Next on Fox: When Good Magic Goes Bad

David Washington '07 English 65, Fantasy, Brown University, 2003

decorated initiual 'M'agic, which contributes importantly to the extraordinary nature of many fantastic works, certainly plays a key role in the plot of Peter S. Beagle's The Last Unicorn. Although many of the creatures in the work boast magical properties, one of them has the occupation of a professional magician, Schmendrick. Though most of his spells fail, the reader can gain insights into the world's culture through the inhabitants' reactions. One such point occurs during Schmendrick's captivity in Captain Cully's company. Forced to perform tricks for the captain and his crew, Schmendrick begins to perform magic that he knows he can control, such as card tricks. Although this gains him a very polite response, those who seem familiar with magic, e.g. Molly Grue, are disappointed. This prompts Schmendrick to tap deep into his vast, uncontrolled power saying, "Do as you will."

It sighed though him, beginning somewhere secret -- in his shoulderblade, perhaps, or in the marrow of his shinbone. His heart filled and tautened like a sail, and something moved more surely in his body than ever had. It spoke with his voice, commanding. Weak with power, he sank to his knees and waited to be Schmendrick again.

After this, the enormous figures of Robin Hood, Maid Marian, and Little John, appeared to the congregation and walked through. Shortly thereafter, Captain Cully, addressed his crew.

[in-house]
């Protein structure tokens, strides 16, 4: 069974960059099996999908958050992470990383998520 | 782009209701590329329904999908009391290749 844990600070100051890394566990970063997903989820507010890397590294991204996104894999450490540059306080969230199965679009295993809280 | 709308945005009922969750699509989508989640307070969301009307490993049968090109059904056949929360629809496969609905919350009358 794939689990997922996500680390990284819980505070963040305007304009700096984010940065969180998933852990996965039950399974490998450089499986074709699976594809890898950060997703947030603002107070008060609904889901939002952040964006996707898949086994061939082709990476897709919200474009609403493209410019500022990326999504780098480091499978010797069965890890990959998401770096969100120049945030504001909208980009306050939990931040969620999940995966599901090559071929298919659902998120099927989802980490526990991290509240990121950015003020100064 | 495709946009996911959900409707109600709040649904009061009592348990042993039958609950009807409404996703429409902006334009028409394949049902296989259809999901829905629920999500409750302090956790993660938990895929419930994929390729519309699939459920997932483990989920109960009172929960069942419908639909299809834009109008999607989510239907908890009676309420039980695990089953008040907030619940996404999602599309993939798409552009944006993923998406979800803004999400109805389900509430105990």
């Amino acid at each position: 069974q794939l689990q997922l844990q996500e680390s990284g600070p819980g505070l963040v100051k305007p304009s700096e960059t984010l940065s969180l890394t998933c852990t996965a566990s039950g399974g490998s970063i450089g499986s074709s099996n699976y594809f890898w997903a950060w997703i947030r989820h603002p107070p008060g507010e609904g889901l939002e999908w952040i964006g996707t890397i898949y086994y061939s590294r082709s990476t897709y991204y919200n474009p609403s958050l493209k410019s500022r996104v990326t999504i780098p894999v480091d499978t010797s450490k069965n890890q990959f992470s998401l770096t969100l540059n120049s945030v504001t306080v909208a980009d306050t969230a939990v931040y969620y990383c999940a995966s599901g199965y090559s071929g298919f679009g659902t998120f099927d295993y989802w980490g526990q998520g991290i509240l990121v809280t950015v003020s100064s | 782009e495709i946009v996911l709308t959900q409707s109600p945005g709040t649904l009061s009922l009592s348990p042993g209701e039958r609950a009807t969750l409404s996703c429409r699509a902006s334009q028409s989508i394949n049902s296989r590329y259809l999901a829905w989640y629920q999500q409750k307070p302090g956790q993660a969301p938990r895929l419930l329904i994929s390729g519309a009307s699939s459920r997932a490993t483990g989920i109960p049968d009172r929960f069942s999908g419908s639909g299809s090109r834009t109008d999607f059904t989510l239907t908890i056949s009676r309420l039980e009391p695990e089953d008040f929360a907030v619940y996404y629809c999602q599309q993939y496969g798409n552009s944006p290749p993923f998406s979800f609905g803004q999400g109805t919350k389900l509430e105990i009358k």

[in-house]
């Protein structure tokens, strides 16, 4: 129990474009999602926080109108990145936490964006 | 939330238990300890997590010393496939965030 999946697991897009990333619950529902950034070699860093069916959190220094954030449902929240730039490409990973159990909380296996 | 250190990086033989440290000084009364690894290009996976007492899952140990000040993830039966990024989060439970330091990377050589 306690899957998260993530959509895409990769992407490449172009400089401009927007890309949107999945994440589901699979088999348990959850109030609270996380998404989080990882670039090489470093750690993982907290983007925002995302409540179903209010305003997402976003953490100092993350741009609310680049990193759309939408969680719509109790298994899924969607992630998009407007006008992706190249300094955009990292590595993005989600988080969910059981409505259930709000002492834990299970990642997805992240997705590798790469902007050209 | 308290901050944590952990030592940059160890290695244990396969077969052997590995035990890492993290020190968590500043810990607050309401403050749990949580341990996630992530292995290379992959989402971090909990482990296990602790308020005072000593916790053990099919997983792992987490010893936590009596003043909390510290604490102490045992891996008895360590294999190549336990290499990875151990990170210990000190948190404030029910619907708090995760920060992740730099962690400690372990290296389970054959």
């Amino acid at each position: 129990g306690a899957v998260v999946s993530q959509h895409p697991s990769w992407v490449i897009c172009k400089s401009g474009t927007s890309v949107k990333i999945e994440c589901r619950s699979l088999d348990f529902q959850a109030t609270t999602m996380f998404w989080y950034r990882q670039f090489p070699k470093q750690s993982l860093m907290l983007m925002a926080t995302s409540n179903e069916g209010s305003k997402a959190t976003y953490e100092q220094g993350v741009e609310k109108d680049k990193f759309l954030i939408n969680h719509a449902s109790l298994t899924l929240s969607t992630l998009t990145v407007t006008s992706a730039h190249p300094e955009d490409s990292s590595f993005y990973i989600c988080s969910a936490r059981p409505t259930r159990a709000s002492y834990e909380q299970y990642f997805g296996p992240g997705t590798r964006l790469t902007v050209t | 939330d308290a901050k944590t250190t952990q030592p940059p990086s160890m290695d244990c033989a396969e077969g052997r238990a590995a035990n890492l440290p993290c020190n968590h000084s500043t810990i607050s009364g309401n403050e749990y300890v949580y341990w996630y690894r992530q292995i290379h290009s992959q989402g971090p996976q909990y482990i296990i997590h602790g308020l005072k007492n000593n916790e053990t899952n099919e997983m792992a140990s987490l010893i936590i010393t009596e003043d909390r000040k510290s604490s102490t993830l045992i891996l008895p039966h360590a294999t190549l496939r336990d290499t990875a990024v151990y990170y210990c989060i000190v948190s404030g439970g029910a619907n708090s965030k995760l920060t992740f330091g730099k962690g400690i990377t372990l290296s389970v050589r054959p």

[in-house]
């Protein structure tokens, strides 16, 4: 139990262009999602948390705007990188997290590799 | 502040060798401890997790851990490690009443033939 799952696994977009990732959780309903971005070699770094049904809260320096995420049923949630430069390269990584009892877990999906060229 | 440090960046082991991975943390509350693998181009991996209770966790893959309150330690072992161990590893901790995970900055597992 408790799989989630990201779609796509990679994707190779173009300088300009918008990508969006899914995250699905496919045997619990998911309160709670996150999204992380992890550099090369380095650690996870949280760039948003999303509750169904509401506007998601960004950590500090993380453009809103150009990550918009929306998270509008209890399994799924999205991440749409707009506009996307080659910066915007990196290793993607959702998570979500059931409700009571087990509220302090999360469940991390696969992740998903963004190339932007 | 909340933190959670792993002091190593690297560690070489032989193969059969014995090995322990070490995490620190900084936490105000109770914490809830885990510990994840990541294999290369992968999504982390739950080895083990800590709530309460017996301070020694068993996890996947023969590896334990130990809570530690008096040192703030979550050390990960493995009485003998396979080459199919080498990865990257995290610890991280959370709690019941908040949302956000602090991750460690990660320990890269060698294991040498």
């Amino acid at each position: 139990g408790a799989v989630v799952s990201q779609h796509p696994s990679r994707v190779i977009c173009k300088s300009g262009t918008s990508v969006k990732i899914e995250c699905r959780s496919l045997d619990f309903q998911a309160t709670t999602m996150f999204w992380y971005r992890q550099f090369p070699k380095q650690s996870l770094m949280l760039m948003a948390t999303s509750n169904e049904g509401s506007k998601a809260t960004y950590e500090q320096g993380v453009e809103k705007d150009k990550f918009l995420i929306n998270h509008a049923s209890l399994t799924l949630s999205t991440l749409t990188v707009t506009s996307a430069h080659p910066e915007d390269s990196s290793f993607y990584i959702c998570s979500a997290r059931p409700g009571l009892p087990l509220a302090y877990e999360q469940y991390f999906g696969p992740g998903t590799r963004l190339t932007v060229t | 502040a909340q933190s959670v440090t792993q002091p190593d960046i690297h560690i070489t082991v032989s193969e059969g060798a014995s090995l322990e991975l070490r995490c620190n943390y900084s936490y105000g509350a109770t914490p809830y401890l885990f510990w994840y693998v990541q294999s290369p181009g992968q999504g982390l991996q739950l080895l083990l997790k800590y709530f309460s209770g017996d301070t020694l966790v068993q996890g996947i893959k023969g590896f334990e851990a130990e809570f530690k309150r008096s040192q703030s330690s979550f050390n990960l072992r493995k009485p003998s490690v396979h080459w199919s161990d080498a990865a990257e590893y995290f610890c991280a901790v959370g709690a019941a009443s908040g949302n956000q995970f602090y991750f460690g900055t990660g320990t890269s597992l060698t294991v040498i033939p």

"Robin Hood is a myth," Captain Cully said nervously, "a classic example of the heroic folk figures synthesized out of need. John Henry is another. Men have to have heroes, but no man can ever be as big as the need, and so a legend grows around a grain of truth, like a pearl. Not that it isn't a remarkable trick, of course."

Right after this, the group begins to run after the figures, calling and shouting. They pay no attention the Captain, who is warning of their falsity. Molly Grue, however, did manage to call back to him.

"Nay, Cully, you have it backward," she called to him. "There's no such a person as you, or me, or any of us. Robin and Marian are real, and we are legend!" Then she ran on, crying, "Wait, wait!" like the others, leaving Captain Cully and Jack Jingly to stand in the trampled firelight and listen the magician's laughter."

Cully and Jingly seize Schmendrick quickly following this and stuck a dagger to his chest, rebuking him for such a misleading trick and accusing him of being King Haggard's son.

Discussion Questions

1. Is the passage in which Beagle describes the magic's manifestation in Schmendrick effective? Why? Have we seen other such passages in other fantasy works?

2. What is meant when Cully says, "Men have to have heroes, but no man can ever be as big as the need, and so a legend grows around a grain of truth, like a pearl."? Is this simply Cully's desire to be revered speaking?

3. What is meant by Grue's proclamation, "There's no such person as you, or me or any of us. Robin and Marian are real, and we are legend!"?

References

Beagle, Peter S. The Last Unicorn. New York: Roc/New American Library, 1991.


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Last modified 12 April 2004